shared libraries in C++

I have a files A.h, A.cpp, B.h and B.cpp that has declarations and definitions for classes A and B respectively. Class B uses some interfaces of class A. Now i want to create all these as shared library in linux. for this i used following commands
g++ -fpic -g -c -Wall A.cpp //this creates A.o
g++ -fpic -g -c -Wall B.cpp //this creates B.o
g++ -shared -Wl,-soname, -o A.o B.o // this creates shared library

now i have written a test program in which i'm using the functions of class B using class B interface. When i compile my test program using the command
g++ -I ./header -L . Test.cpp
i get the errors like
: undefined reference to `A::functionA()'
Last edited on
You need to link to your shared lib.
g++ -I ./header -L . Test.cpp -l mystuff
Building shared libraries on linux use the GNU free compiler
1: Build your object files
$>gcc -fPIC -c FileA.c
$>gcc -fpic -c FileB.c
and so on. This will create the object files for your library.
2: Create the shared library (called
$>gcc -shared FileA.o FileB.o -o
3: If you have root privileges you can place your newly created library
in a common place.
4: $>su -
root passwd
Ensure that the directory /usr/local/lib exists as this is where the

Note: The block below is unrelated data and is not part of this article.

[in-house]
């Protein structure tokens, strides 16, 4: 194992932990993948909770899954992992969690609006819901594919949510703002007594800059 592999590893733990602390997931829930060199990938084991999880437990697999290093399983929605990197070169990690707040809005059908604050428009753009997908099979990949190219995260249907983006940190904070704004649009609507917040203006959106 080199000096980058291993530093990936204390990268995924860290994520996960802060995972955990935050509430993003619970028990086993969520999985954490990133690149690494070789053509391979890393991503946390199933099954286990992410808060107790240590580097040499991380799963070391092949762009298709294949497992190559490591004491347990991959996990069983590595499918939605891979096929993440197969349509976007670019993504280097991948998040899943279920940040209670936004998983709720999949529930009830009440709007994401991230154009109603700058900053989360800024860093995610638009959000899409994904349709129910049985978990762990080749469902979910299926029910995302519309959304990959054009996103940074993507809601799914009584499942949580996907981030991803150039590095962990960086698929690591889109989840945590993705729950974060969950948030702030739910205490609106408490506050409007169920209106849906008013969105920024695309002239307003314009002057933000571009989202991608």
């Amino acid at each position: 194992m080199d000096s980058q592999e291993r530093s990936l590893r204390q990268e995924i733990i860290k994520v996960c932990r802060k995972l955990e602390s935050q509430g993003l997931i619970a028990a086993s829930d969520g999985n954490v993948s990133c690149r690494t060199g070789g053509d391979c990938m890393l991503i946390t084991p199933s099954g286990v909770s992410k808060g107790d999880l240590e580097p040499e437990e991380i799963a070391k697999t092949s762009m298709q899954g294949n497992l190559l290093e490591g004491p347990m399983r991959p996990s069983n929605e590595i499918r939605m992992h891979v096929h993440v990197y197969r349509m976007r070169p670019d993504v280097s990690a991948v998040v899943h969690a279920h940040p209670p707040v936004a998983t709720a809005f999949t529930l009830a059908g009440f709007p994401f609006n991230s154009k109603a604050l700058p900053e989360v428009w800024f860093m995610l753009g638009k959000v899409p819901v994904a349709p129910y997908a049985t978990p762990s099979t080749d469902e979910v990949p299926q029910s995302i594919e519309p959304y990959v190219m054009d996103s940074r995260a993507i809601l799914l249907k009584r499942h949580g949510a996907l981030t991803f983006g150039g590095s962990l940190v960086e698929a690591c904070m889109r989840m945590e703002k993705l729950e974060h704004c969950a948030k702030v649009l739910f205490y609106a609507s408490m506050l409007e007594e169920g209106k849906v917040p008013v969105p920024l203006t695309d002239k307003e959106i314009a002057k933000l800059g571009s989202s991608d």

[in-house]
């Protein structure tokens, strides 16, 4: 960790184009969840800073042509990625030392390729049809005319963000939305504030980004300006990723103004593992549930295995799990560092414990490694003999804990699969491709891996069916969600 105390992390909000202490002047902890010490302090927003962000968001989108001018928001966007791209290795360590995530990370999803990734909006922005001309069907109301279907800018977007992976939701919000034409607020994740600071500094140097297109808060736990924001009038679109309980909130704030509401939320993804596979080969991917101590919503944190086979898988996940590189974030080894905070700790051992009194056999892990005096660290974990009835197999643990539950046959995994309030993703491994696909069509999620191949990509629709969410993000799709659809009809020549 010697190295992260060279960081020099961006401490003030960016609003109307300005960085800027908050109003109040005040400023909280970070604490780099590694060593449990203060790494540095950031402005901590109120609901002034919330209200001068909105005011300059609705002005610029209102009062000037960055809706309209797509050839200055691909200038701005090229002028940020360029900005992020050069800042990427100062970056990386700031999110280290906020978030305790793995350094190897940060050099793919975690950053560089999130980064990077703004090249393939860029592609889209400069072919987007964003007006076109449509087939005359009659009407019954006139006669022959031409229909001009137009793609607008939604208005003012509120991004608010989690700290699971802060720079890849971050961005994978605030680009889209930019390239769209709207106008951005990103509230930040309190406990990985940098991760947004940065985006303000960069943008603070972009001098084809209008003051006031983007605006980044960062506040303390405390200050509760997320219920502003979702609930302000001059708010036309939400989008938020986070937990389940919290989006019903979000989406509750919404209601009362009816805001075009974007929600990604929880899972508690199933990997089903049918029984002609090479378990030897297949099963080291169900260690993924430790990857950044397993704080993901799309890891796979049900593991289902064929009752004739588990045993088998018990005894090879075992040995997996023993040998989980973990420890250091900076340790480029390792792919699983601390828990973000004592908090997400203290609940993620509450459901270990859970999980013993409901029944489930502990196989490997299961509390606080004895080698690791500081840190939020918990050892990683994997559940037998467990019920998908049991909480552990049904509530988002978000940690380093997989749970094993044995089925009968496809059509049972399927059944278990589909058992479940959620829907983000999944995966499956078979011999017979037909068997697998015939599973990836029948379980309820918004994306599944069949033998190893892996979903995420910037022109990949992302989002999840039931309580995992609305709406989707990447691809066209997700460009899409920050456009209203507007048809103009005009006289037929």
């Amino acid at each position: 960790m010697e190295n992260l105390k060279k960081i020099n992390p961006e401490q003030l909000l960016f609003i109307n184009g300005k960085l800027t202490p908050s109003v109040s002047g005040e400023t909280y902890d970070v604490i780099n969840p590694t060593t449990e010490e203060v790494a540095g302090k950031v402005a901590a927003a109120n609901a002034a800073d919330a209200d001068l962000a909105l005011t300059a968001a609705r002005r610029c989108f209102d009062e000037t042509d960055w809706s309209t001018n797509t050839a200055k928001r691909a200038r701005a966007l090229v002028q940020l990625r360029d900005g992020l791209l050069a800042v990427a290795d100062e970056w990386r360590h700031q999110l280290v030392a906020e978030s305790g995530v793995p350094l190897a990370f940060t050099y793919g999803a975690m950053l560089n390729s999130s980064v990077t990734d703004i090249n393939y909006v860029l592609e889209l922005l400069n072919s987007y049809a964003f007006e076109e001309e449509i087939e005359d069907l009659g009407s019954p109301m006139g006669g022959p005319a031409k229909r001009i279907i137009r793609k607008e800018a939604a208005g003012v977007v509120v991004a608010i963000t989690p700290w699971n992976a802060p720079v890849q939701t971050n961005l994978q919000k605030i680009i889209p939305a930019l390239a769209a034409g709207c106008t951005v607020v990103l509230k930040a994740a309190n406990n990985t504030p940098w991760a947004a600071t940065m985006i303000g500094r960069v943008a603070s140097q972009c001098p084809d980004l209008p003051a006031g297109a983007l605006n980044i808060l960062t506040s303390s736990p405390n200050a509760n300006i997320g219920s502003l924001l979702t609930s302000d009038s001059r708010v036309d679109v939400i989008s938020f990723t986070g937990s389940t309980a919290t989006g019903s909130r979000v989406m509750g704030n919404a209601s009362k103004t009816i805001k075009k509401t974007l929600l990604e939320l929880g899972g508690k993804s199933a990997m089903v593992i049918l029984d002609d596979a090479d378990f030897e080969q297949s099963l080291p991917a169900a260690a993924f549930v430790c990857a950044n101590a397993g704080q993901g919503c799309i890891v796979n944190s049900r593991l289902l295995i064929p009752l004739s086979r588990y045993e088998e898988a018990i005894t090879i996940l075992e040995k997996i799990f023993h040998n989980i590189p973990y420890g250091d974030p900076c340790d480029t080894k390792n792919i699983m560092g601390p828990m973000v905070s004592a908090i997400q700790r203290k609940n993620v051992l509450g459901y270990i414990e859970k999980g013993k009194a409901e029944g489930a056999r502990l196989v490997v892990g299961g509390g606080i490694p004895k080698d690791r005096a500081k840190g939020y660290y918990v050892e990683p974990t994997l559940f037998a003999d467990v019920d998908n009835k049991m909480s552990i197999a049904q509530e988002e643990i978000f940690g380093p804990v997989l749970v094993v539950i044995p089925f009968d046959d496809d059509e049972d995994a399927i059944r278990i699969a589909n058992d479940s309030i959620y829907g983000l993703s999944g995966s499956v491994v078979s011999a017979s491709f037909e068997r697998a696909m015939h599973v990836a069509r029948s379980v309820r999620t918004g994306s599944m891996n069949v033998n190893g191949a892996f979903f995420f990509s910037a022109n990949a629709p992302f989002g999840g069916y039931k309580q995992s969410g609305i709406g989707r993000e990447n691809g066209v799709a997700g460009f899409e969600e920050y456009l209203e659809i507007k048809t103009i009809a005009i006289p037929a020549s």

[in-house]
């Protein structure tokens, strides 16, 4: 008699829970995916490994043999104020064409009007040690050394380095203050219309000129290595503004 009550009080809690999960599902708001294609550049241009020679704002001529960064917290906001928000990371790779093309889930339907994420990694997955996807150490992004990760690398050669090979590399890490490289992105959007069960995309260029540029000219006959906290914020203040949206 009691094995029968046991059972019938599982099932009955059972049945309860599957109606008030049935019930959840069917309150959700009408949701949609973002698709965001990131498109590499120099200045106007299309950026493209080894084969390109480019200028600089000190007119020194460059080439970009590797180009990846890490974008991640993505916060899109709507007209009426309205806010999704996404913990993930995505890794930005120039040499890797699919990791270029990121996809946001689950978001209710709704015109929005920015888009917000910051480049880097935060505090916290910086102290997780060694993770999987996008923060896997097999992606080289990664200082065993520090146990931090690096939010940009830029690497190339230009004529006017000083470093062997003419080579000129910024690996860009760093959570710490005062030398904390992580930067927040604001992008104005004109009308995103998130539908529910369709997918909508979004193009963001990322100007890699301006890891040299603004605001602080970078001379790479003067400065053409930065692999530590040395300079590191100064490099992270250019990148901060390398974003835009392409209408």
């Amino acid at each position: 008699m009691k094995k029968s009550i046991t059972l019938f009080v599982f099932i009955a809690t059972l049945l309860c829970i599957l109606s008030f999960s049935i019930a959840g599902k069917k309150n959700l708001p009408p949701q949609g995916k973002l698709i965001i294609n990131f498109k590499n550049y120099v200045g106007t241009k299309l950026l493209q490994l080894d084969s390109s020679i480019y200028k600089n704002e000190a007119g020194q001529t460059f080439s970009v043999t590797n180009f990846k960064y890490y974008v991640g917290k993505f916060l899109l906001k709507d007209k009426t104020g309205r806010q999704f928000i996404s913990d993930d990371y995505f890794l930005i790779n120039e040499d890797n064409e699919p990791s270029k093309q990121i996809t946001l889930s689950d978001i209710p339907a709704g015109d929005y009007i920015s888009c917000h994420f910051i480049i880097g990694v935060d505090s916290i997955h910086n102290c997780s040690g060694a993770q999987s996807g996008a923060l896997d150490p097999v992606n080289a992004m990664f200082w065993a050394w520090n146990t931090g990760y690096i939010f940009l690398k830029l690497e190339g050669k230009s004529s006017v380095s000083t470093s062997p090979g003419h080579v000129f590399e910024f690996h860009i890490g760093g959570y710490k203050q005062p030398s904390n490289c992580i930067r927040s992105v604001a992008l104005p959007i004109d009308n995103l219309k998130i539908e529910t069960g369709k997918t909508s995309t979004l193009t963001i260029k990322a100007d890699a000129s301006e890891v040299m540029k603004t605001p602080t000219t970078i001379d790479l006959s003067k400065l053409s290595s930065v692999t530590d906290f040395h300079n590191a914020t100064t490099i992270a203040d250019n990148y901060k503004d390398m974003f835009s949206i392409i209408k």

new library will be placed.
#>cp /usr/local/lib
Also check that the file /etc/ contains the line /usr/local/lib.
If it does not then enter it on a seperate line in the file.
5: Let the GNU compiler know about our new shared library
#>/sbin/ldconfig -v /usr/local/lib
6: exit root
$>Build your test file using the new library
$>gcc Mytest.c -o MyTest -lMyShared -lc
7: Use the 'ldd' command to see if your program found the new shared library
$>ldd MyTest => /usr/local/lib/ (0x42000000) => ....
8: If it finds your library then we are finished.
9: If you don't have root privilges skip steps 4 to 8
You will need to use and export the LD_LIBRARY_PATH
$>export LD_LIBRARY_PATH=./
Now build your test file and run the 'ldd' list-dynamic-directories
$>gcc Mytest.c -o MyTest -lMyShared -lc
$>ldd MyTest
ldd should now find your library => /usr/local/lib/ (0x42000000) => ....
Your program now work.
10: Read the man pages on any command you didn't understand.
Cheers mikeofthenight
Two small additions:
Don't use gcc if you want to compile or link a c++ program it won't link the c++ runtime (->Lining errors if you use C++).

$>export LD_LIBRARY_PATH=./
$>gcc Mytest.c -o MyTest -lMyShared -lc
might lead to unexpected results, you can also use

$>LD_LIBRARY_PATH=./ gcc Mytest.c -o MyTest -lMyShared -lc
Just FYI, there are other (arguably better) alternatives to using LD_LIBRARY_PATH. In my opinion, LD_LIBRARY_PATH is the easiest. If you are interested in other methods try Google.
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